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Front Immunol. 2017 Jun 1;8:623. doi: 10.3389/fimmu.2017.00623. eCollection 2017.

FXYD5 Is an Essential Mediator of the Inflammatory Response during Lung Injury.

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Pulmonary and Critical Care Division, Feinberg School of Medicine, Northwestern University, Chicago, IL, United States.
Department of Physiology, David Geffen School of Medicine, UCLA, Los Angeles, CA, United States.
Veterans Administration Greater Los Angeles Healthcare System, Los Angeles, CA, United States.
Division of Rheumatology, Feinberg School of Medicine, Northwestern University, Chicago, IL, United States.


The alveolar epithelium secretes cytokines and chemokines that recruit immune cells to the lungs, which is essential for fighting infections but in excess can promote lung injury. Overexpression of FXYD5, a tissue-specific regulator of the Na,K-ATPase, in mice, impairs the alveolo-epithelial barrier, and FXYD5 overexpression in renal cells increases C-C chemokine ligand-2 (CCL2) secretion in response to lipopolysaccharide (LPS). The aim of this study was to determine whether FXYD5 contributes to the lung inflammation and injury. Exposure of alveolar epithelial cells (AEC) to LPS increased FXYD5 levels at the plasma membrane, and FXYD5 silencing prevented both the activation of NF-κB and the secretion of cytokines in response to LPS. Intratracheal instillation of LPS into mice increased FXYD5 levels in the lung. FXYD5 overexpression increased the recruitment of interstitial macrophages and classical monocytes to the lung in response to LPS. FXYD5 silencing decreased CCL2 levels, number of cells, and protein concentration in bronchoalveolar lavage fluid (BALF) after LPS treatment, indicating that FXYD5 is required for the NF-κB-stimulated epithelial production of CCL2, the influx of immune cells, and the increase in alveolo-epithelial permeability in response to LPS. Silencing of FXYD5 also prevented the activation of NF-κB and cytokine secretion in response to interferon α and TNF-α, suggesting that pro-inflammatory effects of FXYD5 are not limited to the LPS-induced pathway. Furthermore, in the absence of other stimuli, FXYD5 overexpression in AEC activated NF-κB and increased cytokine production, while FXYD5 overexpression in mice increased cytokine levels in BALF, indicating that FXYD5 is sufficient to induce the NF-κB-stimulated cytokine secretion by the alveolar epithelium. The FXYD5 overexpression also increased cell counts in BALF, which was prevented by silencing the CCL2 receptor (CCR2), or by treating mice with a CCR2-blocking antibody, confirming that FXYD5-induced CCL2 production leads to the recruitment of monocytes to the lung. Taken together, the data demonstrate that FXYD5 is a key contributor to inflammatory lung injury.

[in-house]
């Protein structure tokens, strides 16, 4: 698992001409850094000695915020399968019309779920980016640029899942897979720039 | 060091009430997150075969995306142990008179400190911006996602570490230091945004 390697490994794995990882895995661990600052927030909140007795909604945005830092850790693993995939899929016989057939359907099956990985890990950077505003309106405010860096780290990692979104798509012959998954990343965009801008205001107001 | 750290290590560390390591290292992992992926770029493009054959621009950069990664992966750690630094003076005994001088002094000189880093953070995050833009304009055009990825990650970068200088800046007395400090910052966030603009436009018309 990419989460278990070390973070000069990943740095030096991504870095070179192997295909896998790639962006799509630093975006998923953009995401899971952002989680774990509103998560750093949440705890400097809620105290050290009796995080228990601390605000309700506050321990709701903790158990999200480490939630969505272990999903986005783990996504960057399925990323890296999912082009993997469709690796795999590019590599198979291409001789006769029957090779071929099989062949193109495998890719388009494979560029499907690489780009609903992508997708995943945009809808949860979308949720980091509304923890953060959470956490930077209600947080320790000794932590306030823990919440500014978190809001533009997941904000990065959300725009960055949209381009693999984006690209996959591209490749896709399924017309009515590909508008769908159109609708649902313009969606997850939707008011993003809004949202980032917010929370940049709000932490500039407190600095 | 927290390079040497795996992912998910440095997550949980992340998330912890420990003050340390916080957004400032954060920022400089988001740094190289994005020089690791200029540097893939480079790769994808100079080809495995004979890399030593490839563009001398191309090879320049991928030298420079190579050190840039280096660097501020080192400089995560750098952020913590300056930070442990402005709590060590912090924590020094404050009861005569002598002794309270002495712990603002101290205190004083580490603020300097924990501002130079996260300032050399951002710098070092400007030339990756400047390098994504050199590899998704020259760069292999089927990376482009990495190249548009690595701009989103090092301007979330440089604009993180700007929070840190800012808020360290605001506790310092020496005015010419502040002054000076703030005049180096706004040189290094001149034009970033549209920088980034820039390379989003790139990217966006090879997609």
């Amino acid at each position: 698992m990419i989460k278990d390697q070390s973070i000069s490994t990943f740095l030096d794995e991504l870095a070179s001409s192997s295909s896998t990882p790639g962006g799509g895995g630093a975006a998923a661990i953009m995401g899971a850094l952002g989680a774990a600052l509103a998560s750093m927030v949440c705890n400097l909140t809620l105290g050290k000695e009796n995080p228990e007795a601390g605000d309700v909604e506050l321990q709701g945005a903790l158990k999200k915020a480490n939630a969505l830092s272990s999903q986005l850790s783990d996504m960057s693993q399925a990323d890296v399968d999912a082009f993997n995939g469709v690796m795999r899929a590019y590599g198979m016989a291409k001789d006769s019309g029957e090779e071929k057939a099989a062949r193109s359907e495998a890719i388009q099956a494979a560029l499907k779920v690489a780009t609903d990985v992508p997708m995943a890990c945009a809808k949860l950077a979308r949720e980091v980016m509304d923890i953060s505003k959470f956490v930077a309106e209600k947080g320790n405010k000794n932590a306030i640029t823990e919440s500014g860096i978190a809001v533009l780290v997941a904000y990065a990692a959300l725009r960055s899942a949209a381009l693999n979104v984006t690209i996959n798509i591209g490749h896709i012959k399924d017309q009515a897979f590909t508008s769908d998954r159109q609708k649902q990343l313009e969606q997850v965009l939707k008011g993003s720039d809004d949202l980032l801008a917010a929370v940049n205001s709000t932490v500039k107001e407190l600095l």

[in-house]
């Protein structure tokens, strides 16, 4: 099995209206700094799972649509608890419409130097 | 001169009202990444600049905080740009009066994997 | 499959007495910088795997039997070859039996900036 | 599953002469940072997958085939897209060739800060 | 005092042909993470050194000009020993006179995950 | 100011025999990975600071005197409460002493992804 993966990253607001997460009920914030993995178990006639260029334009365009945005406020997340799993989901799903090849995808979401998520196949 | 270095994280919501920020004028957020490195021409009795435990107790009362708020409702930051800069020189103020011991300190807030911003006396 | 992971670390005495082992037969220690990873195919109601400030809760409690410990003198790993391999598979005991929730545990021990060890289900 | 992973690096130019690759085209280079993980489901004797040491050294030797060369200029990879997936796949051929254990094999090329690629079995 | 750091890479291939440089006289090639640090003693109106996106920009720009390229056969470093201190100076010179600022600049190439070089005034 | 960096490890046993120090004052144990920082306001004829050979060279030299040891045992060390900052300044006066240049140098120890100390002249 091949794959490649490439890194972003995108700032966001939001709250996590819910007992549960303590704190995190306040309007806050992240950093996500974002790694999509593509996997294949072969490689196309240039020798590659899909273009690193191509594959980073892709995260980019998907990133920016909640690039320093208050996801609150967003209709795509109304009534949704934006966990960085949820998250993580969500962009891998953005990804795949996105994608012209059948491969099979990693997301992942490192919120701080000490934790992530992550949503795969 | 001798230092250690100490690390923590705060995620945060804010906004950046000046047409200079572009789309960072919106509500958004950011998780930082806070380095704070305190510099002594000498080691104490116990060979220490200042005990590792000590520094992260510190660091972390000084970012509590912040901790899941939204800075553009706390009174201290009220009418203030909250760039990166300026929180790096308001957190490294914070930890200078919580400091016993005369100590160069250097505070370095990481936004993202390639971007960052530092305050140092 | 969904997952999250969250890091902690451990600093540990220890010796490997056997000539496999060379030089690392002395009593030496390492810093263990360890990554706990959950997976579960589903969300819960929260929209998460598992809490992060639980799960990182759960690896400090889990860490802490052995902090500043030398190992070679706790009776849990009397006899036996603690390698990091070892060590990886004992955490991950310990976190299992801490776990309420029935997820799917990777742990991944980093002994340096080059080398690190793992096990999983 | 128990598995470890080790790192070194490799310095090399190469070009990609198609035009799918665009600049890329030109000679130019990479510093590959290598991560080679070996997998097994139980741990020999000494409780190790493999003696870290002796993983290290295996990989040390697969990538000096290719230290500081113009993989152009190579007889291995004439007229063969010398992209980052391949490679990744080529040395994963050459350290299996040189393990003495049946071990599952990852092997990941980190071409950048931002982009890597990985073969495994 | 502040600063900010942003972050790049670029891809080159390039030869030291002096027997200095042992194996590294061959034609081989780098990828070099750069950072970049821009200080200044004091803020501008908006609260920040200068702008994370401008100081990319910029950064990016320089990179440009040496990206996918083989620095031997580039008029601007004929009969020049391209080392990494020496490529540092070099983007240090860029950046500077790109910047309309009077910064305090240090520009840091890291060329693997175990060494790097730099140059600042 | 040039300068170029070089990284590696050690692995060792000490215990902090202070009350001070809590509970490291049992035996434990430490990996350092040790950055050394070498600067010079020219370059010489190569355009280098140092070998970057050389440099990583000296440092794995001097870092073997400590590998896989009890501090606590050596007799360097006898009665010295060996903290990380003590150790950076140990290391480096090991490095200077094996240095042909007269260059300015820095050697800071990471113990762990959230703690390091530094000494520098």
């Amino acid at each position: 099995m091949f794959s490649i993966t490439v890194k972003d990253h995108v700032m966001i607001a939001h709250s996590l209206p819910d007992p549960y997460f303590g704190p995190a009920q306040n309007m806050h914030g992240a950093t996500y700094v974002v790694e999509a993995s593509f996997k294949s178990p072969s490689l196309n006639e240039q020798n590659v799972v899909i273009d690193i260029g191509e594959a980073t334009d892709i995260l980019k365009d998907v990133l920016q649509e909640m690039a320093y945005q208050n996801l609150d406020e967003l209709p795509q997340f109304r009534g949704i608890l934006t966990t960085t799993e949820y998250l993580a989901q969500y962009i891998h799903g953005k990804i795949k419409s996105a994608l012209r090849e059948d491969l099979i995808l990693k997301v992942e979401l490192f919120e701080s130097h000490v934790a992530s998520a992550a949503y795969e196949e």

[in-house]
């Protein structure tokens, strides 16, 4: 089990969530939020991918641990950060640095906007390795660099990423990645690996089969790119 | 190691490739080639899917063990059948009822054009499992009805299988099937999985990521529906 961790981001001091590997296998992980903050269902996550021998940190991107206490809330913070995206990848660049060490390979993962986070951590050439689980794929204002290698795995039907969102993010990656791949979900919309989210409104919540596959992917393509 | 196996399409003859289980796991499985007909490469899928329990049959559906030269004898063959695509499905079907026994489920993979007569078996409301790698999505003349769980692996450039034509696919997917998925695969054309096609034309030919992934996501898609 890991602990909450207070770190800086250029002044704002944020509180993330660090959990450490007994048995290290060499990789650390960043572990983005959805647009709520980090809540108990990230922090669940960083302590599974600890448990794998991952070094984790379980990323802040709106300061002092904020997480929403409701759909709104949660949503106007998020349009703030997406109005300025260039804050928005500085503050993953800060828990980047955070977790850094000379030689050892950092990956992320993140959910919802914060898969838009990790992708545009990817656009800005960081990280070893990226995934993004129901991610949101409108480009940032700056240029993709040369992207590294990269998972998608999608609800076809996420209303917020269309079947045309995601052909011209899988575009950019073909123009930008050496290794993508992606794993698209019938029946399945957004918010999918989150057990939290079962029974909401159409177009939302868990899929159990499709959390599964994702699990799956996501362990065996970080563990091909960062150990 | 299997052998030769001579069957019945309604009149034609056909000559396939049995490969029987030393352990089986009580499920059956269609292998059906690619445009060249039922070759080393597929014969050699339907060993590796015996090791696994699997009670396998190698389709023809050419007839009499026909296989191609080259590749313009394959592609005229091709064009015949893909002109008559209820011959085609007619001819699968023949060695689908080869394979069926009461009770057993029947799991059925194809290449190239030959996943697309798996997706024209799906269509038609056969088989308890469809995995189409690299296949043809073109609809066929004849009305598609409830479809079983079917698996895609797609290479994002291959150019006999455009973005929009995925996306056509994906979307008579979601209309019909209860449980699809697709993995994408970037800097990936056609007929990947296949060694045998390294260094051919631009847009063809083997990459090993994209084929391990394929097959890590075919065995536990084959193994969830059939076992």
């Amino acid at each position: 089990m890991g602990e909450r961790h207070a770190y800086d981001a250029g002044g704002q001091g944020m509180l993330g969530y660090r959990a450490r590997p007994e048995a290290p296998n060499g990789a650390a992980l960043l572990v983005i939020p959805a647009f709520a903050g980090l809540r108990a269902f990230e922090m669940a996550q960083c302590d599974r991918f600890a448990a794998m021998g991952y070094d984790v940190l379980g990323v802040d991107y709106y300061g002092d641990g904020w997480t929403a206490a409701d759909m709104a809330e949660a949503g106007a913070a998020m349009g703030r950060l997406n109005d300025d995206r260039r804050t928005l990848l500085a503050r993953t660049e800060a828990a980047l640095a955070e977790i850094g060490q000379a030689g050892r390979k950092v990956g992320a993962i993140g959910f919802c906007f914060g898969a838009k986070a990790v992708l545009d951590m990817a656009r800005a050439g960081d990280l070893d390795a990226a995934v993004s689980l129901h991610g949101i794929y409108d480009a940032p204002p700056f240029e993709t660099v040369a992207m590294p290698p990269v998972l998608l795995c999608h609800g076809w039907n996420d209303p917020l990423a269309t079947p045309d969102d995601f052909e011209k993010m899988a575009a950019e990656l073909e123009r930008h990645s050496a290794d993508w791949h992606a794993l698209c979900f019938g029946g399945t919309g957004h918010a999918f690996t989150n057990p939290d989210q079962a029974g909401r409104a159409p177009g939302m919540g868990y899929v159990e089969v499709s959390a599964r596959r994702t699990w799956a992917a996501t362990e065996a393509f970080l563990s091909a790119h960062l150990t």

C-C chemokine ligand-2; FXYD5; acute lung injury; alveolar epithelium; inflammation

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